Friends of mine have covered war, famine, rape, the aftermath of floods and hurricanes.

One, a colleague more than a personal friend, war reporter Michael Hastings, only 33, died in a fiery crash in L.A. recently, to the shock and dismay of the journalism community.

But this long L.A. Weekly story suggests he was fighting plenty of his own demons:

Interviews with friends as well as the coroner’s report suggest that Hastings’ mental health was deteriorating. As a young man, he’d abused drugs and alcohol and received a possible diagnosis of manic depression. Now, after a long period of sobriety, he had recently begun smoking pot to treat his post-traumatic stress disorder — the product of years of covering combat.

My husband covered the worst prison riot in U.S. history, photographing the dead while he was still a college student.

Another friend wrote a terrific book about MRSA, the flesh-eating bacteria. She, too, was traumatized by what she heard and saw.

Those covering the mayhem in Egypt and Syria are staring into the abyss every day.

Methicillin-resistant Staphylococcus aureus 10048
Methicillin-resistant Staphylococcus aureus 10048 (Photo credit: Wikipedia)

To write my first book, about American women and guns, I spoke to 104 men, women and teens about firearms in their lives, including women who had been shot, who had shot and killed, whose children and husbands had been killed or committed suicide.

I had a few weeks of insomnia and nightmares, and only a friend working in the prison system recognized it as secondary trauma.

I knew things were getting a little nuts when one of my sources, who had been shot point-blank in her home then pursued and shot her assailant, sent me a photo of his body lying in her front yard, and I asked Jose to preview it for me to see if I could handle it.

“It’s fine,” he said. “It’s just a dead guy in the mud.”

This is not a healthy reaction.

Last week, at a journalism conference, I met a tall, thin, beautiful television anchor who is hungry to do something different. “I’ve seen too much,” she told me. “Bodies without heads…all the things we see, but viewers do not.”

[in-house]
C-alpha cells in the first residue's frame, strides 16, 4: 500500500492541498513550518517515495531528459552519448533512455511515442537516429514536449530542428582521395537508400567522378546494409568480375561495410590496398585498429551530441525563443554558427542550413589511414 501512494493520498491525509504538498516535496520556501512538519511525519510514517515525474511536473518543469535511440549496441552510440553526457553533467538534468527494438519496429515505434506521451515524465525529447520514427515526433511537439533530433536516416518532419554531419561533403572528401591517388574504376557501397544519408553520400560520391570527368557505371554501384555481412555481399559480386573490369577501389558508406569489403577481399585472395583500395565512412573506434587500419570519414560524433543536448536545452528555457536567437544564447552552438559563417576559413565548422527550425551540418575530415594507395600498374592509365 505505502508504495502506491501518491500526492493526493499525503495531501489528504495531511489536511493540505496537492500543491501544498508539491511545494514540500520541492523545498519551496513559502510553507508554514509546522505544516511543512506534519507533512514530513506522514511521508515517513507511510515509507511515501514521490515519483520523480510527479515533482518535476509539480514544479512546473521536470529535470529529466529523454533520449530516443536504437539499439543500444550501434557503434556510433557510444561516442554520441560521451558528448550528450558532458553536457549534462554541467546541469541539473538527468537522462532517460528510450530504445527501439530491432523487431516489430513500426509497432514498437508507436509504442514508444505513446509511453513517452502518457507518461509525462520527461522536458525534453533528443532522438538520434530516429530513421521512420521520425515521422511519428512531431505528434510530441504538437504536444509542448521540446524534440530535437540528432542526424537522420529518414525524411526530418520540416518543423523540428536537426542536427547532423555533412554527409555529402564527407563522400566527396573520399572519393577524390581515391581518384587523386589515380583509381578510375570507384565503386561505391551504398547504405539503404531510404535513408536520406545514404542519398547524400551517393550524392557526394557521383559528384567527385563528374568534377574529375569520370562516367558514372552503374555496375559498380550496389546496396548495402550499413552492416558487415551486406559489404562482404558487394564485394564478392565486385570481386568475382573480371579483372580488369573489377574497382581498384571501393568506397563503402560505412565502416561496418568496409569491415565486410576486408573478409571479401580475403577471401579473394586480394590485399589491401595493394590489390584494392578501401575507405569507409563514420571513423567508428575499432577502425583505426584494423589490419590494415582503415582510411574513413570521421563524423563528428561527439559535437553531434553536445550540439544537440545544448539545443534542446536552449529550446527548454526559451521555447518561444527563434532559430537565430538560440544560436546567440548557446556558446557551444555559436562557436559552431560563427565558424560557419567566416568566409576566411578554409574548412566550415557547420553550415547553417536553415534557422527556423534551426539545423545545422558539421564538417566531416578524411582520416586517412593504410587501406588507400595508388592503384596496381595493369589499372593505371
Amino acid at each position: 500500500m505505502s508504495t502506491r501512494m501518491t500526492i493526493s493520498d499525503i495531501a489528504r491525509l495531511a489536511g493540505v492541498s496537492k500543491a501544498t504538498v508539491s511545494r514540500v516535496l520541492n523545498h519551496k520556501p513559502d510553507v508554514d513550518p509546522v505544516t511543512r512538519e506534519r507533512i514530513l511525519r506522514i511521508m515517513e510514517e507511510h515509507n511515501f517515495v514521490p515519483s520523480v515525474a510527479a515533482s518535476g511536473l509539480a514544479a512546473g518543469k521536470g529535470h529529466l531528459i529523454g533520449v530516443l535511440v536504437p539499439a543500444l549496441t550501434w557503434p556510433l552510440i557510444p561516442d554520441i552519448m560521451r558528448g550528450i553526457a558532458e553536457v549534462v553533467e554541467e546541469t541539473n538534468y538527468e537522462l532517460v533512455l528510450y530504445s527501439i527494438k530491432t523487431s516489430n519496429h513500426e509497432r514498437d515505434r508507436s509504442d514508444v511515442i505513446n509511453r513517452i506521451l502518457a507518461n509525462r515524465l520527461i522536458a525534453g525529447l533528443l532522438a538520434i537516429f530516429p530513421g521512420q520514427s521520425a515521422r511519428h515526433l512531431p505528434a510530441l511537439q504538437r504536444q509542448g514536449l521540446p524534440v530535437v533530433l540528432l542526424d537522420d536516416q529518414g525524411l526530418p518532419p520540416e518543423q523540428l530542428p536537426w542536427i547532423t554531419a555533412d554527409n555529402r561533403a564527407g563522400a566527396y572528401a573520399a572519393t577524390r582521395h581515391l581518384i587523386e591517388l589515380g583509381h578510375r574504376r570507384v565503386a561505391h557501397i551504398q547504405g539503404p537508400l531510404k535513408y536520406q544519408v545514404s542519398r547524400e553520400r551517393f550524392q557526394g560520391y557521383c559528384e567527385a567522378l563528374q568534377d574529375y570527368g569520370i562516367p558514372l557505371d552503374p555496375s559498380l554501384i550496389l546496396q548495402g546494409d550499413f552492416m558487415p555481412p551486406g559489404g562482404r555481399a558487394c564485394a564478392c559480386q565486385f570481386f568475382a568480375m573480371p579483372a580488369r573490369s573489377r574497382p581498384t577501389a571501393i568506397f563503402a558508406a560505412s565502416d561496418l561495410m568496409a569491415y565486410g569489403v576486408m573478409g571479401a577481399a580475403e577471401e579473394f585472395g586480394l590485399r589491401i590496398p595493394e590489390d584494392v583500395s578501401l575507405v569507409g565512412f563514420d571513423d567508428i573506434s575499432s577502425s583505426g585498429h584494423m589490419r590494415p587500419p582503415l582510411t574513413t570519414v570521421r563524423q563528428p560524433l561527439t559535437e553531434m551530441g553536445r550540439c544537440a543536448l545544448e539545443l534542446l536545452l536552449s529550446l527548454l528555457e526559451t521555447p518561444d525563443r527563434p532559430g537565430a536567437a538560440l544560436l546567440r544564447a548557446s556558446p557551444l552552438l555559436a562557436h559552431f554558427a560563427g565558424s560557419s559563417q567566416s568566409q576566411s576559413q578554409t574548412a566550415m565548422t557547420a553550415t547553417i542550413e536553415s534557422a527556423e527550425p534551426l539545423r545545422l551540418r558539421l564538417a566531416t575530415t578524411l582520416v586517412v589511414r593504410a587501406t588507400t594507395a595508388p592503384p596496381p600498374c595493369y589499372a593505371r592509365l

journalists_guide_to_firearms_ak47_glock1 (Photo credit: gnotalex)

This is what consumers of media rarely know or remember — that before you hear it on the radio or see it on the television news or read about it on-line or in print, people have first listened to and watched visions of pure hell.

The final product is, no matter how horrific to you, sanitized and scrutinized, argued over ferociously in news meetings as to whether it’s legal, ethical or moral to show you all of it. If so, how much?

Here’s help, in the Dart Center, whose mission it is to help us process the detritus of covering some of the toughest — and most important — stories. Here’s a blog post I wrote for them, back in 2004, about women and violence.

Do you encounter physical or emotional violence in the course of your paid or volunteer work?

How do you process it or recover from it?

42 thoughts on “What years of reporting violence does to journalists

  1. Great post, Caitlin. Yeah, we see it first. So much of what is on the news is sanitized. We don’t get that sanitized version. We get the mothers who are still grieving for murdered children years later and will never heal, the young soldiers who are barely out of their teens who are permanently traumatized with brain injuries, and on and on and on. Our job is to be a conduit and give voice to the voiceless and bear witness to human suffering. But yes, it can extract a heavy toll although you feel like a narcissistic twit feeling sorry for yourself when everyone around you is in much worse shape. Thanks for writing this and thanks for acknowledging what many do quietly behind the scenes at great personal sacrifice.

    1. Thanks, Linda. I’ve blogged this issue before — but really wanted to highlight Kelly’s doc on it.

      It’s very true we feel silly whining when the stories we cover are of people TRULY traumatized. But we do need to acknowledge and talk about it as well so those who need help will get it, as the next comment reminds us.

  2. As an ex-lawyer, yes. As a writer, no. Thank God.